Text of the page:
List Of Contents | Contents of Massacres of the South, by Dumas, Pere
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At that date Nimes, setting an example to the other cities of the
League, deepened her moats, blew up her suburbs, and added to the
height of her ramparts.  Night and day the work of perfecting the
means of defence went on; the guard at every gate was doubled, and
knowing how often a city had been taken by surprise, not a hole
through which a Papist could creep was left in the fortifications.
In dread of what the future might bring, Nimes even committed
sacrilege against the past, and partly demolished the Temple of Diana
and mutilated the amphitheatre--of which one gigantic stone was
sufficient to form a section of the wall.  During one truce the crops
were sown, during another they were garnered in, and so things went
on while the reign of the Mignons lasted.  At length the prince
raised up by God, whom the Huguenots had waited for so long,
appeared; Henri IV ascended the, throne.

But once seated, Henri found himself in the same difficulty as had
confronted Octavius fifteen centuries earlier, and which confronted
Louis Philippe three centuries later--that is to say, having been
raised to sovereign power by a party which was not in the majority,
he soon found himself obliged to separate from this party and to
abjure his religious beliefs, as others have abjured or will yet
abjure their political beliefs; consequently, just as Octavius had
his Antony, and Louis Philippe was to have his Lafayette, Henri IV
was to have his Biron.  When monarchs are in this position they can
no longer have a will of their own or personal likes and dislikes;
they submit to the force of circumstances, and feel compelled to rely
on the masses; no sooner are they freed from the ban under which they
laboured than they are obliged to bring others under it.

However, before having recourse to extreme measures, Henri IV with
soldierly frankness gathered round him all those who had been his
comrades of old in war and in religion; he spread out before them a
map of France, and showed them that hardly a tenth of the immense
number of its inhabitants were Protestants, and that even that tenth
was shut up in the mountains; some in Dauphine, which had been won
for them by their three principal leaders, Baron des Adrets, Captain
Montbrun, and Lesdiguieres; others in the Cevennes, which had become
Protestant through their great preachers, Maurice Secenat and
Guillaume Moget; and the rest in the mountains of Navarre, whence he
himself had come.  He recalled to them further that whenever they
ventured out of their mountains they had been beaten in every battle,
at Jarnac, at Moncontour, and at Dreux.  He concluded by explaining
how impossible it was for him, such being the case, to entrust the
guidance of the State to their party; but he offered them instead
three things, viz., his purse to supply their present needs, the
Edict of Nantes to assure their future safety, and fortresses to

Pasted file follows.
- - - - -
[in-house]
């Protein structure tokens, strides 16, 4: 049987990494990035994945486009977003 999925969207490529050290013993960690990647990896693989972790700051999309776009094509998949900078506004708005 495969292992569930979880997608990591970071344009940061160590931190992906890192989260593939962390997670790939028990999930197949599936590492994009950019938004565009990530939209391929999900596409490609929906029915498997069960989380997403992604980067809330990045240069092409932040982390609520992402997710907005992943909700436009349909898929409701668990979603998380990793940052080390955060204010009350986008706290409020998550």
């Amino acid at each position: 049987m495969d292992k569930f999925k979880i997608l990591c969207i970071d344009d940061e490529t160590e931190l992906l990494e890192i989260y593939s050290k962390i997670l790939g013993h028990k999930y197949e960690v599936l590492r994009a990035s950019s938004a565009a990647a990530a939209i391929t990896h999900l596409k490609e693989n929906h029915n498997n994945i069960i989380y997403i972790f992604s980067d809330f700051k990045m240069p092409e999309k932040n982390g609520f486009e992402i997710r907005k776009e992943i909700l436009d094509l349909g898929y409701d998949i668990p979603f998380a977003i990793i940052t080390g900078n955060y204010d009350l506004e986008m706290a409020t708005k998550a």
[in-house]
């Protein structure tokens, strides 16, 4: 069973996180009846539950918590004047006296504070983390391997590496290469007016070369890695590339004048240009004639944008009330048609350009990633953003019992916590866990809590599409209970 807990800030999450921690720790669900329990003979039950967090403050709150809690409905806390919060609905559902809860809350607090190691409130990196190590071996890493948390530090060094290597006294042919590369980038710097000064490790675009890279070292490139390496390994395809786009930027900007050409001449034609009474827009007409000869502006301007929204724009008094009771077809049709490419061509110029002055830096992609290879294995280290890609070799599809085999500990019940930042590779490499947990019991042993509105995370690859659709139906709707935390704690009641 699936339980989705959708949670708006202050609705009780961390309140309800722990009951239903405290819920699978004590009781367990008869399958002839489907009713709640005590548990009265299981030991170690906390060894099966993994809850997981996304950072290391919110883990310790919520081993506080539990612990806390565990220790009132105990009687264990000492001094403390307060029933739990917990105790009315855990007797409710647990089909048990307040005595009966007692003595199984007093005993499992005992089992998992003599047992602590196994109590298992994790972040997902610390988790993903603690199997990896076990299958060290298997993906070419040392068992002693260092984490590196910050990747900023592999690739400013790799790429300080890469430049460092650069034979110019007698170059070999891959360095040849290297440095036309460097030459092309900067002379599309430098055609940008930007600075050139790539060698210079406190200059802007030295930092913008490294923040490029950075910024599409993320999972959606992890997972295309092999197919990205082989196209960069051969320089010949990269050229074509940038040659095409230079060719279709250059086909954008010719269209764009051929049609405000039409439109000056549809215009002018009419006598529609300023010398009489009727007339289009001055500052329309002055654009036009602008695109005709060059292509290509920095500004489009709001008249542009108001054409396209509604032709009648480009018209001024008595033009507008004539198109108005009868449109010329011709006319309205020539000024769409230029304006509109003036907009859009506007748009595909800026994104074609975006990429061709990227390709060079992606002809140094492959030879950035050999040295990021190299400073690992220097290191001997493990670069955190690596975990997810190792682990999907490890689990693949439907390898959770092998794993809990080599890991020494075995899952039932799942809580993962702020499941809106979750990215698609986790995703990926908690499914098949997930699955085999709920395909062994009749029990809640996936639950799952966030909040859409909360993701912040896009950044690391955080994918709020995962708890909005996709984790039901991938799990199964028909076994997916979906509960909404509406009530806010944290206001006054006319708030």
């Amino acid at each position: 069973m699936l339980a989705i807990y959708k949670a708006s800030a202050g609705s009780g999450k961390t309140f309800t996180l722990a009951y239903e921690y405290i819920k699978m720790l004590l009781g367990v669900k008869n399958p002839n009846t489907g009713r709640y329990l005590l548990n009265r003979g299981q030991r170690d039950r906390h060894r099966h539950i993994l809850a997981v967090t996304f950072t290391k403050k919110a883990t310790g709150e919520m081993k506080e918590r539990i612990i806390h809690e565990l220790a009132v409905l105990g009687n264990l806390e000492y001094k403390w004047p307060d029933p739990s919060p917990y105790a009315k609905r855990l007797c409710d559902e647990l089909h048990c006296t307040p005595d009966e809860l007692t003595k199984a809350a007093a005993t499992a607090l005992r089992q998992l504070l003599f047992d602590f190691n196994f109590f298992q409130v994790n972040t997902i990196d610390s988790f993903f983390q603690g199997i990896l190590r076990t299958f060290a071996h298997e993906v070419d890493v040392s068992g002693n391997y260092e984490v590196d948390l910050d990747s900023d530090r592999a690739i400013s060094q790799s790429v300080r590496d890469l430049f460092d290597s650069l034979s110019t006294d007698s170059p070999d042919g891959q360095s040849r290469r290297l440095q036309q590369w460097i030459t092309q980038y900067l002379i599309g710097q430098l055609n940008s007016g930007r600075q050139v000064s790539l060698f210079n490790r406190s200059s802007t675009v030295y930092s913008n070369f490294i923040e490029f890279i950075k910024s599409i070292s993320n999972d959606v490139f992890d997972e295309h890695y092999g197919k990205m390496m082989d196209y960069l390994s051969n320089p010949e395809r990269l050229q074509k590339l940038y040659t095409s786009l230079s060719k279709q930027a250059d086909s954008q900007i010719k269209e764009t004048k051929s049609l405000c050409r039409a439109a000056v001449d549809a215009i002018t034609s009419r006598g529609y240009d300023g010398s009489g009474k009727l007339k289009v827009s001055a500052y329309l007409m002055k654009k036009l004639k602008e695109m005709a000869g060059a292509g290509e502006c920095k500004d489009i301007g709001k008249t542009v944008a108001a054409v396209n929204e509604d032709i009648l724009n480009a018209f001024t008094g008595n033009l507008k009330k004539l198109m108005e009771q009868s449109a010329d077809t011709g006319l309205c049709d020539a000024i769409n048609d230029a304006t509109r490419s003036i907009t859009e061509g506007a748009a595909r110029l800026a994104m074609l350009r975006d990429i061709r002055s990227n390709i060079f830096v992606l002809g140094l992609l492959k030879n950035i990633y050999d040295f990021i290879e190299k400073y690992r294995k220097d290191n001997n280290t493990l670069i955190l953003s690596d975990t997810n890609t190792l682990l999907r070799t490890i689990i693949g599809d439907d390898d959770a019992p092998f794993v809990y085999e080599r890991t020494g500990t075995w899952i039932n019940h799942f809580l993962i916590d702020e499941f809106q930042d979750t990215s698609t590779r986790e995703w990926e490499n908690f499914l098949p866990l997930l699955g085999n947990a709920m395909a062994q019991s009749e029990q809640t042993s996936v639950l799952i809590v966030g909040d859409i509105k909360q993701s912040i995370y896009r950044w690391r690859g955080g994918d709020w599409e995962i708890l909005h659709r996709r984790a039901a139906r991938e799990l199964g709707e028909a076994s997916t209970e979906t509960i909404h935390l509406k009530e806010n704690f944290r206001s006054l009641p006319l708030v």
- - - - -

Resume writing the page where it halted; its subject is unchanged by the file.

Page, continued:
defend themselves should this edict one day be revoked, for with
profound insight the grandfather divined the grandson: Henri IV
feared Louis XIV.

The Protestants took what they were offered, but of course like all
who accept benefits they went away filled with discontent because
they had not been given more.

Although the Protestants ever afterwards looked on Henri IV as a
renegade, his reign nevertheless was their golden age, and while it
lasted Nines was quiet; for, strange to say, the Protestants took no
revenge for St. Bartholomew, contenting themselves with debarring the
Catholics from the open exercise of their religion, but leaving them
free to use all its rites and ceremonies in private.  They even
permitted the procession of the Host through the streets in case of
illness, provided it took place at night.  Of course death would not
always wait for darkness, and the Host was sometimes carried to the
dying during the day, not without danger to the priest, who, however,
never let himself be deterred thereby from the performance of his
duty; indeed, it is of the essence of religious devotion to be
inflexible; and few soldiers, however brave, have equalled the
martyrs in courage.

During this time, taking advantage of the truce to hostilities and
the impartial protection meted out to all without distinction by the
Constable Damville, the Carmelites and Capuchins, the Jesuits and
monks of all orders and colours, began by degrees to return to Nines;
without any display, it is true, rather in a surreptitious manner,
preferring darkness to daylight; but however this may be, in the
course of three or four years they had all regained foothold in the
town; only now they were in the position in which the Protestants had
been formerly, they were without churches, as their enemies were in
possession of all the places of worship.  It also happened that a
Jesuit high in authority, named Pere Coston, preached with such
success that the Protestants, not wishing to be beaten, but desirous
of giving word for word, summoned to their aid the Rev. Jeremie